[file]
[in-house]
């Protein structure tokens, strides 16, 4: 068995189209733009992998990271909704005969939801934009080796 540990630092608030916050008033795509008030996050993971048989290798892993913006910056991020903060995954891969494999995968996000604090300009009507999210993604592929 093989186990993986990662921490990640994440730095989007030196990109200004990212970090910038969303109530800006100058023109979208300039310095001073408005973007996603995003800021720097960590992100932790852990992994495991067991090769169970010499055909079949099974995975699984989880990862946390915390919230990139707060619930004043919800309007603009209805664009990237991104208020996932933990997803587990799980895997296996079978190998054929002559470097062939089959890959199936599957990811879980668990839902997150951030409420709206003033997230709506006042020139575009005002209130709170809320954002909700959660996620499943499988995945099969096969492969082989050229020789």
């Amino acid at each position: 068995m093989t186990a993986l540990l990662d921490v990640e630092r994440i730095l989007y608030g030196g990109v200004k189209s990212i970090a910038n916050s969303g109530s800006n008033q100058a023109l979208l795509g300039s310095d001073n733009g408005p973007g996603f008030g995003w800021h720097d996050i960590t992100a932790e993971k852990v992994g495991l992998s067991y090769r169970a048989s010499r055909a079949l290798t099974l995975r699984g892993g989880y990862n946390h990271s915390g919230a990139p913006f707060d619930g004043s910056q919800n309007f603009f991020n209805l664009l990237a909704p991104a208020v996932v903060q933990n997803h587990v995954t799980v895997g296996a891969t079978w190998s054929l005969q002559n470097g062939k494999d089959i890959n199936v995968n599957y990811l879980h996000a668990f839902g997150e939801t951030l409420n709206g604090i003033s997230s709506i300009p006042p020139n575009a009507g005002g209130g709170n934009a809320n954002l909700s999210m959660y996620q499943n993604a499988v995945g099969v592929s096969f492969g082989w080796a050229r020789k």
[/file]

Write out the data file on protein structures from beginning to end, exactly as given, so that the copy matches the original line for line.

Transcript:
[in-house]
């Protein structure tokens, strides 16, 4: 068995189209733009992998990271909704005969939801934009080796 540990630092608030916050008033795509008030996050993971048989290798892993913006910056991020903060995954891969494999995968996000604090300009009507999210993604592929 093989186990993986990662921490990640994440730095989007030196990109200004990212970090910038969303109530800006100058023109979208300039310095001073408005973007996603995003800021720097960590992100932790852990992994495991067991090769169970010499055909079949099974995975699984989880990862946390915390919230990139707060619930004043919800309007603009209805664009990237991104208020996932933990997803587990799980895997296996079978190998054929002559470097062939089959890959199936599957990811879980668990839902997150951030409420709206003033997230709506006042020139575009005002209130709170809320954002909700959660996620499943499988995945099969096969492969082989050229020789």
């Amino acid at each position: 068995m093989t186990a993986l540990l990662d921490v990640e630092r994440i730095l989007y608030g030196g990109v200004k189209s990212i970090a910038n916050s969303g109530s800006n008033q100058a023109l979208l795509g300039s310095d001073n733009g408005p973007g996603f008030g995003w800021h720097d996050i960590t992100a932790e993971k852990v992994g495991l992998s067991y090769r169970a048989s010499r055909a079949l290798t099974l995975r699984g892993g989880y990862n946390h990271s915390g919230a990139p913006f707060d619930g004043s910056q919800n309007f603009f991020n209805l664009l990237a909704p991104a208020v996932v903060q933990n997803h587990v995954t799980v895997g296996a891969t079978w190998s054929l005969q002559n470097g062939k494999d089959i890959n199936v995968n599957y990811l879980h996000a668990f839902g997150e939801t951030l409420n709206g604090i003033s997230s709506i300009p006042p020139n575009a009507g005002g209130g709170n934009a809320n954002l909700s999210m959660y996620q499943n993604a499988v995945g099969v592929s096969f492969g082989w080796a050229r020789k």